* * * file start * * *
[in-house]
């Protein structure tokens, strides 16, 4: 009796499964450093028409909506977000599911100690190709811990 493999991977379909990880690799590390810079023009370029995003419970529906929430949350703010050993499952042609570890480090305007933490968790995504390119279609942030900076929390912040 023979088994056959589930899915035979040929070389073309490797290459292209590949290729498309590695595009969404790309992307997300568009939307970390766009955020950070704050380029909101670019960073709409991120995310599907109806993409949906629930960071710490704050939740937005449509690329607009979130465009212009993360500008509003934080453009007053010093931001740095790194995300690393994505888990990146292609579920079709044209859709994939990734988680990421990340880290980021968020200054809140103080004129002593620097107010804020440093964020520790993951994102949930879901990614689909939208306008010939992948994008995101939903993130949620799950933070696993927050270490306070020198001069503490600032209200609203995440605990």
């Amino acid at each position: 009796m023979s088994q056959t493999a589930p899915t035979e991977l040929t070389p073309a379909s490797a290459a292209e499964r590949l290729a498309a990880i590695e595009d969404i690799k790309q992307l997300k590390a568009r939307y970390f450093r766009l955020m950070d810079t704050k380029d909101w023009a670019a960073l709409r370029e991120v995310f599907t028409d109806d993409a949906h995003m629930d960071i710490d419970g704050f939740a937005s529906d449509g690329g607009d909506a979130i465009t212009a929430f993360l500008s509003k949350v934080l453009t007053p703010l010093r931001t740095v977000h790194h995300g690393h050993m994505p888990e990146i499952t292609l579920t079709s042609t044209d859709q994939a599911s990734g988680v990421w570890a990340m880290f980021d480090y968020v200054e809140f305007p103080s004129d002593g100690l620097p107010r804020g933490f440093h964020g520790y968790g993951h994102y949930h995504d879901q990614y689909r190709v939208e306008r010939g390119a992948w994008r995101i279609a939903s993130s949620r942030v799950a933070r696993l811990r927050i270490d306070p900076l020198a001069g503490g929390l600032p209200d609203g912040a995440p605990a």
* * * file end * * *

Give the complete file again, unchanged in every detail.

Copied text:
[in-house]
């Protein structure tokens, strides 16, 4: 009796499964450093028409909506977000599911100690190709811990 493999991977379909990880690799590390810079023009370029995003419970529906929430949350703010050993499952042609570890480090305007933490968790995504390119279609942030900076929390912040 023979088994056959589930899915035979040929070389073309490797290459292209590949290729498309590695595009969404790309992307997300568009939307970390766009955020950070704050380029909101670019960073709409991120995310599907109806993409949906629930960071710490704050939740937005449509690329607009979130465009212009993360500008509003934080453009007053010093931001740095790194995300690393994505888990990146292609579920079709044209859709994939990734988680990421990340880290980021968020200054809140103080004129002593620097107010804020440093964020520790993951994102949930879901990614689909939208306008010939992948994008995101939903993130949620799950933070696993927050270490306070020198001069503490600032209200609203995440605990």
């Amino acid at each position: 009796m023979s088994q056959t493999a589930p899915t035979e991977l040929t070389p073309a379909s490797a290459a292209e499964r590949l290729a498309a990880i590695e595009d969404i690799k790309q992307l997300k590390a568009r939307y970390f450093r766009l955020m950070d810079t704050k380029d909101w023009a670019a960073l709409r370029e991120v995310f599907t028409d109806d993409a949906h995003m629930d960071i710490d419970g704050f939740a937005s529906d449509g690329g607009d909506a979130i465009t212009a929430f993360l500008s509003k949350v934080l453009t007053p703010l010093r931001t740095v977000h790194h995300g690393h050993m994505p888990e990146i499952t292609l579920t079709s042609t044209d859709q994939a599911s990734g988680v990421w570890a990340m880290f980021d480090y968020v200054e809140f305007p103080s004129d002593g100690l620097p107010r804020g933490f440093h964020g520790y968790g993951h994102y949930h995504d879901q990614y689909r190709v939208e306008r010939g390119a992948w994008r995101i279609a939903s993130s949620r942030v799950a933070r696993l811990r927050i270490d306070p900076l020198a001069g503490g929390l600032p209200d609203g912040a995440p605990a």